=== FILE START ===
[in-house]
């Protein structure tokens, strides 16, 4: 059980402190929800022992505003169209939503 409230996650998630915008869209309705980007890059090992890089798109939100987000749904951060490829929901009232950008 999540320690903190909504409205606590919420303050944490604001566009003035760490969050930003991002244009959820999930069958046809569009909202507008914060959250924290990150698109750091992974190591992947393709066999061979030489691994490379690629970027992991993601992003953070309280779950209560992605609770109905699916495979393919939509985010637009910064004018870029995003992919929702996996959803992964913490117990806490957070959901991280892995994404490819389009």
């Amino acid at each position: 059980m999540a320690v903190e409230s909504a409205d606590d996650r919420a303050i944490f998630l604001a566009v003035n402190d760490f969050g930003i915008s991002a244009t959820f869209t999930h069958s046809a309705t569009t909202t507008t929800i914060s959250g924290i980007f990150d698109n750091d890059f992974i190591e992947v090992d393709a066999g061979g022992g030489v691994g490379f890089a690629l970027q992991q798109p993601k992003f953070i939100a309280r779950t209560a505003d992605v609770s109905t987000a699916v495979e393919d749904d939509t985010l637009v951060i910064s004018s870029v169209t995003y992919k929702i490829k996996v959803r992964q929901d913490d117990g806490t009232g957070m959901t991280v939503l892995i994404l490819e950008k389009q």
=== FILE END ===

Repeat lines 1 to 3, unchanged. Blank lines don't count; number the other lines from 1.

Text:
[in-house]
């Protein structure tokens, strides 16, 4: 059980402190929800022992505003169209939503 409230996650998630915008869209309705980007890059090992890089798109939100987000749904951060490829929901009232950008 999540320690903190909504409205606590919420303050944490604001566009003035760490969050930003991002244009959820999930069958046809569009909202507008914060959250924290990150698109750091992974190591992947393709066999061979030489691994490379690629970027992991993601992003953070309280779950209560992605609770109905699916495979393919939509985010637009910064004018870029995003992919929702996996959803992964913490117990806490957070959901991280892995994404490819389009």
């Amino acid at each position: 059980m999540a320690v903190e409230s909504a409205d606590d996650r919420a303050i944490f998630l604001a566009v003035n402190d760490f969050g930003i915008s991002a244009t959820f869209t999930h069958s046809a309705t569009t909202t507008t929800i914060s959250g924290i980007f990150d698109n750091d890059f992974i190591e992947v090992d393709a066999g061979g022992g030489v691994g490379f890089a690629l970027q992991q798109p993601k992003f953070i939100a309280r779950t209560a505003d992605v609770s109905t987000a699916v495979e393919d749904d939509t985010l637009v951060i910064s004018s870029v169209t995003y992919k929702i490829k996996v959803r992964q929901d913490d117990g806490t009232g957070m959901t991280v939503l892995i994404l490819e950008k389009q």